Today, a star-studded cast of former leaders from Asia, Africa, and Europe met in Tehran at a conference sponsored by Mohammad Khatami, the former Iranian president. Khatami is expected to challenge Mahmoud Ahmadinejad in his reelection bid next June, and the presence of Kofi Annan and others at the Conference on Religion in the Modern World is seen as their endorsement of the event’s sponsor in the presidential contest. Besides the former U.N. Secretary-General, attendees included a former Irish president, a former Italian prime minister, a former French prime minister, a former Portuguese president, a former Sri Lankan president, a former Sudanese prime minister, and a former UNESCO director general.
“This conference has nothing to do with presidential elections,” Khatami told reporters. Of course. But the timing of the visits of the foreigners was hardly coincidental, coming during a period of speculation in Iran as to who will challenge Ahmadinejad. “Our homeland Iran is in danger,” said Mostafa Tajzadeh, a reformist figure. “Khatami has to run in the upcoming elections to save Iran from catastrophe and destruction.”
If the former president could do that, we would all be wearing Khatami campaign buttons and making donations. But Iran’s president is hardly the most powerful figure in the country’s amorphous political system, and he does not control key regime elements, including those responsible for the nuclear weapons program. Even if Khatami is elected to his old post, the change in administration would hardly constitute a change in the regime-Supreme Leader Ayatollah Ali Khamenei would remain in charge, after all–and it might just make things worse by putting an acceptable face on an abhorrent government. During his two-term presidency, Khatami often clashed with the more radical elements in the regime and mostly lost, disillusioning his supporters and delegitimizing the reformists.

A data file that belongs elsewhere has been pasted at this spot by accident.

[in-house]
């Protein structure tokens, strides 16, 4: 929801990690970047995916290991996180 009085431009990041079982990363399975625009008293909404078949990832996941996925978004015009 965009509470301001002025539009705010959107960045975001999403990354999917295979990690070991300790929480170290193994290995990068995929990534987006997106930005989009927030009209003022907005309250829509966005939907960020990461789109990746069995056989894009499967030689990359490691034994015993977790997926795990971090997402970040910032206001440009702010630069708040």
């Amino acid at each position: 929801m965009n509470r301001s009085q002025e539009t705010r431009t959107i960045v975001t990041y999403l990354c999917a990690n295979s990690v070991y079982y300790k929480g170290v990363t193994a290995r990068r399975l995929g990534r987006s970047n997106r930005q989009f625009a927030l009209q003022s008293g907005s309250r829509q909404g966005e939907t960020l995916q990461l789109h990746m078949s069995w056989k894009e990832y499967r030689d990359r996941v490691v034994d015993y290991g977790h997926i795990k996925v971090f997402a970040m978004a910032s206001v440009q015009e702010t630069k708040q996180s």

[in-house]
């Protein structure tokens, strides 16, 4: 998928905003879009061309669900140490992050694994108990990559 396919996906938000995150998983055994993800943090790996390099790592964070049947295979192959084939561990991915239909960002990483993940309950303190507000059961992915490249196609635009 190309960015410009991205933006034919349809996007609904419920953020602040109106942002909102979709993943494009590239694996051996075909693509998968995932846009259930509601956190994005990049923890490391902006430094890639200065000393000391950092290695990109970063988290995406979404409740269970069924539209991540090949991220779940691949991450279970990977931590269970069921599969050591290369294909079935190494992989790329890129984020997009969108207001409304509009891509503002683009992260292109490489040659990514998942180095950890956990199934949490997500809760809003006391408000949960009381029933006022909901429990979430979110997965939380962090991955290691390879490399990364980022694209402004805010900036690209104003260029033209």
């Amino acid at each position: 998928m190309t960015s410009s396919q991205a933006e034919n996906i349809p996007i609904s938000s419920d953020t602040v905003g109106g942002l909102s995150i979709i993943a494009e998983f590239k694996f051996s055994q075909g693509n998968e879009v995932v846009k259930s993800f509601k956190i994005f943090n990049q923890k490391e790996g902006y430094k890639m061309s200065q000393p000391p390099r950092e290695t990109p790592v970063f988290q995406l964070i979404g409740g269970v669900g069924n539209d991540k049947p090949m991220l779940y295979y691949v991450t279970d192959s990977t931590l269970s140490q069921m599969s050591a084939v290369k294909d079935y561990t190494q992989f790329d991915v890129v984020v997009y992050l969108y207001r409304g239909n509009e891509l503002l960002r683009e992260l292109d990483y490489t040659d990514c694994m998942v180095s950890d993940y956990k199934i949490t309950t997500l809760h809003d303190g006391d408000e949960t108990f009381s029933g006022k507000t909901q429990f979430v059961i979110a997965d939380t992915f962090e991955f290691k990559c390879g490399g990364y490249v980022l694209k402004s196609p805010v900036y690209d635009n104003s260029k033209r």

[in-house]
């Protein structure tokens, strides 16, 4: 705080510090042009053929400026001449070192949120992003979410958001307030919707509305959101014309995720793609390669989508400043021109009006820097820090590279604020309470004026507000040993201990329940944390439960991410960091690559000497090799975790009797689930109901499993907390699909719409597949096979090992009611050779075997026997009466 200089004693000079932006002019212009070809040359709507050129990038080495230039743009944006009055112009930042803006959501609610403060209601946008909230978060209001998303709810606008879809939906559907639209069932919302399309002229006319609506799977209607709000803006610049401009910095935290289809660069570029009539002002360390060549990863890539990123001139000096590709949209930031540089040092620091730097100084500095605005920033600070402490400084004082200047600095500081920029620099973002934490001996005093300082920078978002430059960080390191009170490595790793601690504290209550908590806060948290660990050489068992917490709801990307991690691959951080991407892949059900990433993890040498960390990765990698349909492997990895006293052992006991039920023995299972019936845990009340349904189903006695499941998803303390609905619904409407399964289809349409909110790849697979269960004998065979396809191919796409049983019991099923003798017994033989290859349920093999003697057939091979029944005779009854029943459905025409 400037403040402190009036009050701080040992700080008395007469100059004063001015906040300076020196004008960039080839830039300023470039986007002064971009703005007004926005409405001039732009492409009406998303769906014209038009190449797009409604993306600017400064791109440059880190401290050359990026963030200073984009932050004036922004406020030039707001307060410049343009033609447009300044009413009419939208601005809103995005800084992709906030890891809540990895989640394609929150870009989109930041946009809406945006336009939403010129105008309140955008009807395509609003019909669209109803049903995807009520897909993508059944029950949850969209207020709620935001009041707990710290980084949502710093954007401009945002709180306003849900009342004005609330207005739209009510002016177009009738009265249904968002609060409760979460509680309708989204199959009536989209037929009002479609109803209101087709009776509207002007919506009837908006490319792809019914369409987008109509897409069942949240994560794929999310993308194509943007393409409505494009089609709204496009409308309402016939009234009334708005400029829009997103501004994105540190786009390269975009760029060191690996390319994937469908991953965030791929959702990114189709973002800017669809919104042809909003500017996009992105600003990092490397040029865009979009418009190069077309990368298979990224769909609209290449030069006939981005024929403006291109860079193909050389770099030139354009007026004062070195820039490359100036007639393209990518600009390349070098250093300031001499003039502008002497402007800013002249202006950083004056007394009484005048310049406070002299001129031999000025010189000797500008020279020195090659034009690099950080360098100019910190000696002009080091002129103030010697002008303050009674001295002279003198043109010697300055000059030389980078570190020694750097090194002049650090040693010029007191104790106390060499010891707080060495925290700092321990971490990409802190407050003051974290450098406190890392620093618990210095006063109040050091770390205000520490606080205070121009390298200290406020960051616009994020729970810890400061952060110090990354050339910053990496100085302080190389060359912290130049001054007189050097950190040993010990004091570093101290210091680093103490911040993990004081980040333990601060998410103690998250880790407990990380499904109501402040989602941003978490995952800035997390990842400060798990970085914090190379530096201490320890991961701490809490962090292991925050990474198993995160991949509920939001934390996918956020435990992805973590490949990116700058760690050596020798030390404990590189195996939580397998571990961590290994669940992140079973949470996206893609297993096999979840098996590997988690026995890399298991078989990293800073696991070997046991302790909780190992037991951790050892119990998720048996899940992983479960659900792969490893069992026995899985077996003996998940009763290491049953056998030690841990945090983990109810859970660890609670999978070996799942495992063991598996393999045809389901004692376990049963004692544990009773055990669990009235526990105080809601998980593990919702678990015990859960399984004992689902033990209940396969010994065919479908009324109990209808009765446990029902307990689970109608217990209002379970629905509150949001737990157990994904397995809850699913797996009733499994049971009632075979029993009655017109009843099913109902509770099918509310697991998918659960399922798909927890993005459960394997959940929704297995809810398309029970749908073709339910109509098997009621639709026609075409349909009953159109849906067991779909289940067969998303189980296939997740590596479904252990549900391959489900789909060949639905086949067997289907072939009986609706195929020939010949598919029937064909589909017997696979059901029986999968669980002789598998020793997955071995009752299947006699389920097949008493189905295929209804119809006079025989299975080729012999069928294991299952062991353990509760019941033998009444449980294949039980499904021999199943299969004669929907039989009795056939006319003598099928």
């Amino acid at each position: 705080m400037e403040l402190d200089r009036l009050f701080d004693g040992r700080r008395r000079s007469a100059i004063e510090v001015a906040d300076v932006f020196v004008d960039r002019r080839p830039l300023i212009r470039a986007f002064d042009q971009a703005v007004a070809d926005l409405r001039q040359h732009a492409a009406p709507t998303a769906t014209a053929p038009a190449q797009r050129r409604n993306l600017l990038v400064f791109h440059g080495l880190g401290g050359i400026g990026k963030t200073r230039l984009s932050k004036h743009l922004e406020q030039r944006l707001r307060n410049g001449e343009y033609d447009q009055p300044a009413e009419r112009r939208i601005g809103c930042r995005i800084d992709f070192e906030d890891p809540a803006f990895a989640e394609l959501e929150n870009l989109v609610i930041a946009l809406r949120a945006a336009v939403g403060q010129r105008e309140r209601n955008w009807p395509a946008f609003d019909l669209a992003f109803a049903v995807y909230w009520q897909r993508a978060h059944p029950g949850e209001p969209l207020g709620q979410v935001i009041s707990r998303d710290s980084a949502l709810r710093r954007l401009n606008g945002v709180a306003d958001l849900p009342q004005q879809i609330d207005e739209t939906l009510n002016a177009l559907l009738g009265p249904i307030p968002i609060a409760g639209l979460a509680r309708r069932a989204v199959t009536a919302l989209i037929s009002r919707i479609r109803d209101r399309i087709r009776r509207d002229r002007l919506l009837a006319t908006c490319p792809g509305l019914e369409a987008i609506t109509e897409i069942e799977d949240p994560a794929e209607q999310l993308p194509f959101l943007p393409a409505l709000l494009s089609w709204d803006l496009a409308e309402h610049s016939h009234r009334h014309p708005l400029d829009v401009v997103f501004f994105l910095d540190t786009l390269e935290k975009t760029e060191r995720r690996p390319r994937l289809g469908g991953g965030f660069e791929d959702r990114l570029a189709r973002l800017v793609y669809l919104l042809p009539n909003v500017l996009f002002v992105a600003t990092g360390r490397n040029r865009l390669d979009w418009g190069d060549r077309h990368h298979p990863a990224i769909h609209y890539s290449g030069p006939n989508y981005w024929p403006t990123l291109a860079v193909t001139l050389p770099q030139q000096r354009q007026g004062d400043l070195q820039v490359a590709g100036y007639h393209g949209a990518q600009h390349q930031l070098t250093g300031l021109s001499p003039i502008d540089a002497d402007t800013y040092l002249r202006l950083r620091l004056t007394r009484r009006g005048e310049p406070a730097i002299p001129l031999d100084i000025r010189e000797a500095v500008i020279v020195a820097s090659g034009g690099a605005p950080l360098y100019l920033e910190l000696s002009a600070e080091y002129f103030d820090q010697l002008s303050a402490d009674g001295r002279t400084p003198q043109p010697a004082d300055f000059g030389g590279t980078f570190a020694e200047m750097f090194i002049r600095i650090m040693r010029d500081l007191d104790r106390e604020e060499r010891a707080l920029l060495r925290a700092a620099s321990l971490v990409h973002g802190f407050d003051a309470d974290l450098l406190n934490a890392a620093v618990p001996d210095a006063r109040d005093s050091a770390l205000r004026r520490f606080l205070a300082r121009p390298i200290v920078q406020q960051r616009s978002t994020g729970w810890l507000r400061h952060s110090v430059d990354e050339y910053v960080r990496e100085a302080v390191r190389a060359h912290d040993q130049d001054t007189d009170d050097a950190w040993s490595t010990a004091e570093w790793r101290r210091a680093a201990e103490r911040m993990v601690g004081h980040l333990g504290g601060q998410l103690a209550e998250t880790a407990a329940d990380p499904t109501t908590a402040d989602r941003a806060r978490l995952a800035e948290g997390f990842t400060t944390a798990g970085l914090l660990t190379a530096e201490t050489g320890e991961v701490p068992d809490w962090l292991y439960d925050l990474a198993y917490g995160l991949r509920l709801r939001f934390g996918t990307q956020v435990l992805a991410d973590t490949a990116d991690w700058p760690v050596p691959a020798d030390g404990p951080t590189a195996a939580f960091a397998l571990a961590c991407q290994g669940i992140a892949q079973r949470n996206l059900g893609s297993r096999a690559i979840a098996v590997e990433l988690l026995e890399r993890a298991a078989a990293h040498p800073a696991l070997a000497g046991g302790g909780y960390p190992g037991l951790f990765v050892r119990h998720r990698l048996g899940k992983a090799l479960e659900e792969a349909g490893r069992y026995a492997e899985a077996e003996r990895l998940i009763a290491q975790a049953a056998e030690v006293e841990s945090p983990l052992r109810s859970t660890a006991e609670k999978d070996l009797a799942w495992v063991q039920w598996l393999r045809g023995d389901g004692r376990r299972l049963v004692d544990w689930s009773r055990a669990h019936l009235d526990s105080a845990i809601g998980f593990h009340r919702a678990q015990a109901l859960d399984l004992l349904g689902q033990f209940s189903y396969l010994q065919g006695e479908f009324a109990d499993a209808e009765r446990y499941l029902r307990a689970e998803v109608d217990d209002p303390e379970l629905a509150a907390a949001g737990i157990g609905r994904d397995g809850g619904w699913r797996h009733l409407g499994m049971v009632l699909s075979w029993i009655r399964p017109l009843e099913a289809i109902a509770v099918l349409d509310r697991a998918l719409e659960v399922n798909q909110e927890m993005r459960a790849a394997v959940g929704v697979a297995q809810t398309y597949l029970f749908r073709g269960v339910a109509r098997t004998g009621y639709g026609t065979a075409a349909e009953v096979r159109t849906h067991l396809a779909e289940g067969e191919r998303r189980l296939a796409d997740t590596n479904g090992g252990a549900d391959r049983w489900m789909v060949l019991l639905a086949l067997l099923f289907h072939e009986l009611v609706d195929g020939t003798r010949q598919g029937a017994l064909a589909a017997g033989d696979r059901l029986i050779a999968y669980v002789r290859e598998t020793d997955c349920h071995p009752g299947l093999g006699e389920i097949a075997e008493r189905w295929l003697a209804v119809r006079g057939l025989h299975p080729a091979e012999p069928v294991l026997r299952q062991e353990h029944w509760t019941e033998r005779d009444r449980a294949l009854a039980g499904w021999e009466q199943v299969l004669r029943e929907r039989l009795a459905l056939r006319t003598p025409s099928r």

Khatami is expected to announce his candidacy in February. And when he does he will undoubtedly attract support from other nations that hope to see a more moderate Iran. There is, in general, nothing wrong with encouraging the more modern elements in Iranian society, but at some point–well before the election–we need to know whether Khatami will acknowledge the existence of the nuclear weapons program and how he feels about it.
Too often we encourage moderates in a hardline society on the assumption that engagement in the long run will bring needed change. With Iran just months from acquiring all the knowledge needed to build a nuclear weapon, we cannot afford to rely on the tiresome generalities of good intentions-for which Kofi Annan is famous. We need to know what Khatami intends to do and when he will do it.